The film was commissioned by the Galeria Maeght for the Joan Miró exhibit organized by the French Ministry of Cultural Affairs in the Grand Palais in Paris that opened on May 17, 1974. The film was shot in six days in Montroig del Camp (the Miró country home) and in Tarragona during the process of elaboration of an original tapestry for eight months using 1200 kilos of wool and 600 kilos for the warp. The tapestry was 6 meters wide and 11 meters long and weighed a total of 3,500 kilos. A special loom had to be built to weave it. The day the twin towers of the World Trade Center in New York were attacked, September 11, 2001, the tapestry was hanging in the hall of the one of the towers and was destroyed along with it.
Since the 1960s, Portabella always maintained a political commitment with all those movements against the Franco dictatorship that supported individual and collective democratic liberties.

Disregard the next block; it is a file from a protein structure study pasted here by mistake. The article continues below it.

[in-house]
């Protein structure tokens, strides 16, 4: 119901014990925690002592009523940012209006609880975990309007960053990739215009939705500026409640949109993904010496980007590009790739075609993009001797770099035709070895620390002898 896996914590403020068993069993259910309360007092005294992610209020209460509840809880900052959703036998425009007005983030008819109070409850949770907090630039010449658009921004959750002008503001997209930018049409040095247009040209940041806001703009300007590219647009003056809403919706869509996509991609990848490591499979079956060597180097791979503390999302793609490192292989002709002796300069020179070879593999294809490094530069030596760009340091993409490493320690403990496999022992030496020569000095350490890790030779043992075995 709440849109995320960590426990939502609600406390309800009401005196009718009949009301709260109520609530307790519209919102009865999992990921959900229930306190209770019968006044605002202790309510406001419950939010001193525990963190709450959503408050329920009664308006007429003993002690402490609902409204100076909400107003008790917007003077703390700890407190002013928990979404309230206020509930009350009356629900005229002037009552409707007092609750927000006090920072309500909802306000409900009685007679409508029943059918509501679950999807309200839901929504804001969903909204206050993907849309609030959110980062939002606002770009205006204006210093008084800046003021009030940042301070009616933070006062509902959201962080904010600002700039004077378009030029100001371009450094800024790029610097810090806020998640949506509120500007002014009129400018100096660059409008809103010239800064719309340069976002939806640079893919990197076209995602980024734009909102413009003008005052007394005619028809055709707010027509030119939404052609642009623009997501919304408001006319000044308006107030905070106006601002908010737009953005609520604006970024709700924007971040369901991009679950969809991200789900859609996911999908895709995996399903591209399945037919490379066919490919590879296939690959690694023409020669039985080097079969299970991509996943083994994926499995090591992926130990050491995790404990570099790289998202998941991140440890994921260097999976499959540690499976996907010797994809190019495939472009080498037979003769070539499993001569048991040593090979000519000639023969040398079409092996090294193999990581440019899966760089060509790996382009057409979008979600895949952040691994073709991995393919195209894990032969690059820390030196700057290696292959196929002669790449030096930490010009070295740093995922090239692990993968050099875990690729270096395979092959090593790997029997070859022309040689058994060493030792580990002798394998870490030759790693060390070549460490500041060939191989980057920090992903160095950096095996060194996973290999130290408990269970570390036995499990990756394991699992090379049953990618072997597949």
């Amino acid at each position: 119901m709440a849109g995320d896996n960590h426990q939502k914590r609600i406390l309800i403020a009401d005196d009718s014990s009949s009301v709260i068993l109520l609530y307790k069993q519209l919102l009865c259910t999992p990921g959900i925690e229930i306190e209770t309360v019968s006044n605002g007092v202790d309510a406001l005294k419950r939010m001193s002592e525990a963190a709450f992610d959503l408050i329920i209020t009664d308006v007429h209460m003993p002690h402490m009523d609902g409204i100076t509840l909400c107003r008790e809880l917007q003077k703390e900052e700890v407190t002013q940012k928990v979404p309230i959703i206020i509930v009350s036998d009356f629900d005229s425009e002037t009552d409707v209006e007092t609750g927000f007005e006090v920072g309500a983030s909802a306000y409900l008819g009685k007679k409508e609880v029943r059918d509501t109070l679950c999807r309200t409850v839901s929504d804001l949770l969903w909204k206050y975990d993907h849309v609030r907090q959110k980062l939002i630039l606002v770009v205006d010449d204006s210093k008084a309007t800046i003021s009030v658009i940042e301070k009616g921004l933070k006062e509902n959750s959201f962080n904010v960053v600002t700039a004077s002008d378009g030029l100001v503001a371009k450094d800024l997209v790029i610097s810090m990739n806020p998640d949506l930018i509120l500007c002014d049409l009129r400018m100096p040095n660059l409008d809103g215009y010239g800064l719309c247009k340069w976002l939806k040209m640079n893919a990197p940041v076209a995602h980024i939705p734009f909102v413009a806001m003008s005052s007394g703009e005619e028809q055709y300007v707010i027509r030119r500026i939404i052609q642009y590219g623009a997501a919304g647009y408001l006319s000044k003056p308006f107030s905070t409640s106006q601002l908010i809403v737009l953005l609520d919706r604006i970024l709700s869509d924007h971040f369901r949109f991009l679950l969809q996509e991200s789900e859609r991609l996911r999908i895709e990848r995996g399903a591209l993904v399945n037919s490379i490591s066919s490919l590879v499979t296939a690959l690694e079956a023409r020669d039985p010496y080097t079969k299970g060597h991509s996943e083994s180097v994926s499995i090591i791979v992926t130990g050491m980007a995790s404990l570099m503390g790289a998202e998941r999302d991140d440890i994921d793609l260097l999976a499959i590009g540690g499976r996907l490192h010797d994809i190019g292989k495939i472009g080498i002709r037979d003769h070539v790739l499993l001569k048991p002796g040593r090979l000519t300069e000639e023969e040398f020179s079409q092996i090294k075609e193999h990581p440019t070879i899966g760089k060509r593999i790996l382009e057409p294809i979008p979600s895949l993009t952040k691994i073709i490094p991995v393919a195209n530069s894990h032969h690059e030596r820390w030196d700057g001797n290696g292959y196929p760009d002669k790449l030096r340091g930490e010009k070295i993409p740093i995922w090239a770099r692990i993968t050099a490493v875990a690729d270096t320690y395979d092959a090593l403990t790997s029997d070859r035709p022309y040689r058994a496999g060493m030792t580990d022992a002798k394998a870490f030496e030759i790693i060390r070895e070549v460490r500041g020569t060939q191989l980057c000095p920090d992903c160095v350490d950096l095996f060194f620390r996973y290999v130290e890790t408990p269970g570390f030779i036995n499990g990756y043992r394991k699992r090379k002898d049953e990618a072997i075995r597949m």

In 1977, he was elected Senator in the first democratic elections and he participated in the writing of the present day Spanish Constitution. In 1999, was honoured with the Creu de Sant Jordi, the highest recognition that a person can receive from the institutions of the Generalitat de Catalunya. He has presided over the Fundación Alternativas since 2001.
As a filmmaker Pere Portabella has been a relevant presence in the Spanish film world for the last fifty years. With Films 59, his production company, he fostered some of the most emblematic films in the history of Spanish cinema. Los Golfos by Carlos Saura (1959), El Cochecito by Marco Ferreri (1960) and Viridiana by Luis Buñuel (1961). He directs his own creations combining a heritage of avant-garde culture with breakaway forms of… read more